Project description:OBJECTIVES:Pediatric cardiac ICUs should be adept at treating both critical medical and surgical conditions for patients with cardiac disease. There are no case-mix adjusted quality metrics specific to medical cardiac ICU admissions. We aimed to measure case-mix adjusted cardiac ICU medical mortality rates and assess variation across cardiac ICUs in the Pediatric Cardiac Critical Care Consortium. DESIGN:Observational analysis. SETTING:Pediatric Cardiac Critical Care Consortium clinical registry. PATIENTS:All cardiac ICU admissions that did not include cardiac surgery. INTERVENTIONS:None. MEASUREMENTS AND MAIN RESULTS:The primary endpoint was cardiac ICU mortality. Based on multivariable logistic regression accounting for clustering, we created a case-mix adjusted model using variables present at cardiac ICU admission. Bootstrap resampling (1,000 samples) was used for model validation. We calculated a standardized mortality ratio for each cardiac ICU based on observed-to-expected mortality from the fitted model. A cardiac ICU was considered a statistically significant outlier if the 95% CI around the standardized mortality ratio did not cross 1. Of 11,042 consecutive medical admissions from 25 cardiac ICUs (August 2014 to May 2017), the observed mortality rate was 4.3% (n = 479). Final model covariates included age, underweight, prior surgery, time of and reason for cardiac ICU admission, high-risk medical diagnosis or comorbidity, mechanical ventilation or extracorporeal membrane oxygenation at admission, and pupillary reflex. The C-statistic for the validated model was 0.87, and it was well calibrated. Expected mortality ranged from 2.6% to 8.3%, reflecting important case-mix variation. Standardized mortality ratios ranged from 0.5 to 1.7 across cardiac ICUs. Three cardiac ICUs were outliers; two had lower-than-expected (standardized mortality ratio <1) and one had higher-than-expected (standardized mortality ratio >1) mortality. CONCLUSIONS:We measured case-mix adjusted mortality for cardiac ICU patients with critical medical conditions, and provide the first report of variation in this quality metric within this patient population across Pediatric Cardiac Critical Care Consortium cardiac ICUs. This metric will be used by Pediatric Cardiac Critical Care Consortium cardiac ICUs to assess and improve outcomes by identifying high-performing (low-mortality) centers and engaging in collaborative learning.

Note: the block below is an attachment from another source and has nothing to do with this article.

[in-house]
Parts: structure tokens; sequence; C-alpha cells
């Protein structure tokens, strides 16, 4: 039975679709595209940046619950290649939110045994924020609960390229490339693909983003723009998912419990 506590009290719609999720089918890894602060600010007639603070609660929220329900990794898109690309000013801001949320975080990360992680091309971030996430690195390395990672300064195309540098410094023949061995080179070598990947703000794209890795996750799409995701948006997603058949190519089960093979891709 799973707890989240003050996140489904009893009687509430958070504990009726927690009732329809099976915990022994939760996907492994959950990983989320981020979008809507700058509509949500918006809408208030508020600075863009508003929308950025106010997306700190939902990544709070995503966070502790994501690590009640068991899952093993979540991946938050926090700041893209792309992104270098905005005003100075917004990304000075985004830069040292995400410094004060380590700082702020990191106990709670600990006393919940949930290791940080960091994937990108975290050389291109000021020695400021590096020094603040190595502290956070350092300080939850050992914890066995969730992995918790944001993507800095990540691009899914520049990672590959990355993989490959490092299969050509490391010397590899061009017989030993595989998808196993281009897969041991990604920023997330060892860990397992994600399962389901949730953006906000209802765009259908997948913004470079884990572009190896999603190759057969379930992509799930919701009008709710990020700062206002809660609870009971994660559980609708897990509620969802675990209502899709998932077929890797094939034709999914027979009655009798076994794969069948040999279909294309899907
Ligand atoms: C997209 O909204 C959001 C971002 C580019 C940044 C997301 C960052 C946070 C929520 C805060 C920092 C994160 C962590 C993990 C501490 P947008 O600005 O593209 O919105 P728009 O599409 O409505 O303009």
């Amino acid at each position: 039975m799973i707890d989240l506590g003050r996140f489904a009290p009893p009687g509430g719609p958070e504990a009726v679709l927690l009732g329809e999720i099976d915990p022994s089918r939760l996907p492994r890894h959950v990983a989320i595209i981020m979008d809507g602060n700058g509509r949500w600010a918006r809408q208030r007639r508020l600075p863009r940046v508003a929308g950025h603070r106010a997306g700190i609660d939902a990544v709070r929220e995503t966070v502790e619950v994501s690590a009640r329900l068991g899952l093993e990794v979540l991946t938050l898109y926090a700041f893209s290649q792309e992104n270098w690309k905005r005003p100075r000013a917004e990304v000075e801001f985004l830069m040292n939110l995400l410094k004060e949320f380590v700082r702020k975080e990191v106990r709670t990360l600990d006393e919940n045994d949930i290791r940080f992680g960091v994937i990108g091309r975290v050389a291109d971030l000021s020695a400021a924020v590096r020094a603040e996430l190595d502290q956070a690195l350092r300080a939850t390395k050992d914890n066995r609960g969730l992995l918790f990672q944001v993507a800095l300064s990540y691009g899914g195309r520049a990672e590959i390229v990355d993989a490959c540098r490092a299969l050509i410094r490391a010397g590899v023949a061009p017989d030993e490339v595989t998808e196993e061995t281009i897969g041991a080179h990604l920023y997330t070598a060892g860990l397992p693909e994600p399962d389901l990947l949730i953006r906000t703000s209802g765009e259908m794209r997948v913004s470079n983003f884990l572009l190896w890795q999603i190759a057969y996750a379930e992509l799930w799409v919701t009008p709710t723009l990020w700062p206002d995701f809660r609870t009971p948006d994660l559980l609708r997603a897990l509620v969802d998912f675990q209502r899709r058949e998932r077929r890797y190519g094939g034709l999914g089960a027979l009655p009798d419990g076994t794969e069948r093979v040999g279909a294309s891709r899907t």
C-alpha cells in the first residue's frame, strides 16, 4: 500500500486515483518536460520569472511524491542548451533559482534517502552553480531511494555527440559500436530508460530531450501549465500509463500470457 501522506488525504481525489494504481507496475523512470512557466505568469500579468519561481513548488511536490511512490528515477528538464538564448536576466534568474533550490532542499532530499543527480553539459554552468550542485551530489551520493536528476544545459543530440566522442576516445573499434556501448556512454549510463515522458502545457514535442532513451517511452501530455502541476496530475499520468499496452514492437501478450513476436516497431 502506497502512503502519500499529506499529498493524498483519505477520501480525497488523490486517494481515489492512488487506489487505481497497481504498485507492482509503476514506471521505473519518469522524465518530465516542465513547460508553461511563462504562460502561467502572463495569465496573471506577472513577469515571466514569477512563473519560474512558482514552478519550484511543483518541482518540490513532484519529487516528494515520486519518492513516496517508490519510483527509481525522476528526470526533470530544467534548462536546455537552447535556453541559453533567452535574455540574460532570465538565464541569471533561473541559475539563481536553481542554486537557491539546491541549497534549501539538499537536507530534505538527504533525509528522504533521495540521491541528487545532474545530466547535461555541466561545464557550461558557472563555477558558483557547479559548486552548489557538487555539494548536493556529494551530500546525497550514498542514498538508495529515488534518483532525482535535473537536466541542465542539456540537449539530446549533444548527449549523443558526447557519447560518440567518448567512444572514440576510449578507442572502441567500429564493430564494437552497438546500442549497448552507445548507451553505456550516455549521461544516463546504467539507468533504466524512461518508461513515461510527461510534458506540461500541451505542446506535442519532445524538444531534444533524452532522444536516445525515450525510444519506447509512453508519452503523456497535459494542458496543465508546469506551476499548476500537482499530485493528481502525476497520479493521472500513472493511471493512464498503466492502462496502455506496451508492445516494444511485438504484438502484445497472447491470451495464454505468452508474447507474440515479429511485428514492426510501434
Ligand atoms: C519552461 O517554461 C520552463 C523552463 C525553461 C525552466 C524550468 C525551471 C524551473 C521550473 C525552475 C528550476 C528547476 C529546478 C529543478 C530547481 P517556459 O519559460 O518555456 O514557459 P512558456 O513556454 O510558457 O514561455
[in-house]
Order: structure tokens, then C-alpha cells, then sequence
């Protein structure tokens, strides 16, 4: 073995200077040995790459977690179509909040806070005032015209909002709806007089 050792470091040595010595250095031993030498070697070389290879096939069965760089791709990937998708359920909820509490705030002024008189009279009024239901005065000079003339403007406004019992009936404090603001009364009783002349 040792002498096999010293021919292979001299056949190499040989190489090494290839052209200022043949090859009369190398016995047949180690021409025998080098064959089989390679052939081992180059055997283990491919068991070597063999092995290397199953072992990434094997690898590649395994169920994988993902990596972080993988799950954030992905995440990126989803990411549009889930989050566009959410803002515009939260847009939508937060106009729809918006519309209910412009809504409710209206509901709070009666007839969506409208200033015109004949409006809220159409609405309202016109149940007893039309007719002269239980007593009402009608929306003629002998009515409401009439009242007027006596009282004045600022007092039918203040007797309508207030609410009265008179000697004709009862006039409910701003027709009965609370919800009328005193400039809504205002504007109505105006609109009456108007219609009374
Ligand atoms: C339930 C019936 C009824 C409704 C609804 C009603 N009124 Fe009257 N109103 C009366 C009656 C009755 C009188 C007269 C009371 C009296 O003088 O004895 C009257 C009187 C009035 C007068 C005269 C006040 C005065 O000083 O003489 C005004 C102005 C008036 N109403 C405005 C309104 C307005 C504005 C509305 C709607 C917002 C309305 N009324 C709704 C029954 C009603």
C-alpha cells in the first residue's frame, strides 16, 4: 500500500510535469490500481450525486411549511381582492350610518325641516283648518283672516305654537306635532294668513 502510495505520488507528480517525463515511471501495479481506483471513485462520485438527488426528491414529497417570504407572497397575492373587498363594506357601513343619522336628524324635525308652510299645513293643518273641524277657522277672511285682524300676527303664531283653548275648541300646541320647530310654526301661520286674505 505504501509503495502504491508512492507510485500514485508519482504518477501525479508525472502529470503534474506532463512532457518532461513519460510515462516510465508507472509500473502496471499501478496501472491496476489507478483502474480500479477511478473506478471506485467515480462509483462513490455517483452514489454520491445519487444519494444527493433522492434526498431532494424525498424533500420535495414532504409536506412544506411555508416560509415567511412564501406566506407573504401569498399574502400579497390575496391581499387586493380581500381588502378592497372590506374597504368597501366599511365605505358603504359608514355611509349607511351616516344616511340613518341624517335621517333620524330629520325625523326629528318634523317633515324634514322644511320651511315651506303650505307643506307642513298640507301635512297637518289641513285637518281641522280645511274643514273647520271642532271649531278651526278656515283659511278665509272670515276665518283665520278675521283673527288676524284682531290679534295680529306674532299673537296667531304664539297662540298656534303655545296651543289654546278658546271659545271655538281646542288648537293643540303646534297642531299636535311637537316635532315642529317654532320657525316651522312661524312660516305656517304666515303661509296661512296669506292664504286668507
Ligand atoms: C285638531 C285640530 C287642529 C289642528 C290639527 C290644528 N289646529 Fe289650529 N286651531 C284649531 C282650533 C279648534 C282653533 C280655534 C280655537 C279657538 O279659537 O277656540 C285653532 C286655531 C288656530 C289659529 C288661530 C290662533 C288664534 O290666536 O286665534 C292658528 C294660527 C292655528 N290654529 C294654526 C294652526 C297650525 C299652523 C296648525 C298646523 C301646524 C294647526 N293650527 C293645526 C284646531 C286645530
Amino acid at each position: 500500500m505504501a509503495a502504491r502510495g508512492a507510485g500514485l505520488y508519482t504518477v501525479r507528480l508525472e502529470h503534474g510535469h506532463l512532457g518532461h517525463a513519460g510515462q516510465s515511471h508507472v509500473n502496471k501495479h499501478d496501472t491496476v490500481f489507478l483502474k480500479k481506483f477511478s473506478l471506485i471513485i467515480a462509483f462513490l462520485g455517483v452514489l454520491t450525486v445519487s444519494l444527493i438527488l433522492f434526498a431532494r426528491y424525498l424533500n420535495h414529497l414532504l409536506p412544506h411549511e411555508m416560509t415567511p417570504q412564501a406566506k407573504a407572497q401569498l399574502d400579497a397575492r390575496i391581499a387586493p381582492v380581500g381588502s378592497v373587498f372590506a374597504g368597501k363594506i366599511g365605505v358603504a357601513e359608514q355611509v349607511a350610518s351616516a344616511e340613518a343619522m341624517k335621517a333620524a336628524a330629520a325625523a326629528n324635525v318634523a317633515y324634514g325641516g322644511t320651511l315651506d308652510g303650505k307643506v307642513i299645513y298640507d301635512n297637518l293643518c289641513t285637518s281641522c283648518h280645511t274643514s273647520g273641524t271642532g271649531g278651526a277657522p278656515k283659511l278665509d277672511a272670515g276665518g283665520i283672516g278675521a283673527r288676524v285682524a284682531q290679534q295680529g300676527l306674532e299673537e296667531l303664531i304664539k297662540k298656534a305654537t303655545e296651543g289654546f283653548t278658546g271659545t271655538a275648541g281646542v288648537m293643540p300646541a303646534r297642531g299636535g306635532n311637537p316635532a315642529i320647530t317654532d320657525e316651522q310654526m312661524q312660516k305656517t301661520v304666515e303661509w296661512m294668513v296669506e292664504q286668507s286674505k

Project description:PURPOSE:To assess and improve the effectiveness of ICU care, in-hospital mortality rates are often used as principal quality indicator for benchmarking purposes. Two other often used, easily quantifiable, quality indicators to assess the efficiency of ICU care are based on readmission to the ICU and ICU length of stay. Our aim was to examine whether there is an association between case-mix adjusted outcome-based quality indicators in the general ICU population as well as within specific subgroups. MATERIALS AND METHODS:We included patients admitted in 2015 of all Dutch ICUs. We derived the standardized in-hospital mortality ratio (SMR); the standardized readmission ratio (SRR); and the standardized length of stay ratio (SLOSR). We expressed association through Pearson's correlation coefficients. RESULTS:The SMR ranged from 0.6 to 1.5; the SRR ranged from 0.7 to 2.1; and the SLOSR ranged from 0.7 to 1.3. For the total ICU population we found no significant associations. We found a positive, non-significant, association between SMR and SLOSR for admissions with low-mortality risk, (r = 0.25; p = 0.024), and a negative association between these indicators for admissions with high-mortality risk (r = -0.49; p<0.001). CONCLUSION:Overall, we found no association at ICU population level. Differential associations were found between performance on mortality and length of stay within different risk strata. We recommend users of quality information to take these three outcome indicators into account when benchmarking ICUs as they capture different aspects of ICU performance. Furthermore, we suggest to report quality indicators for patient subgroups.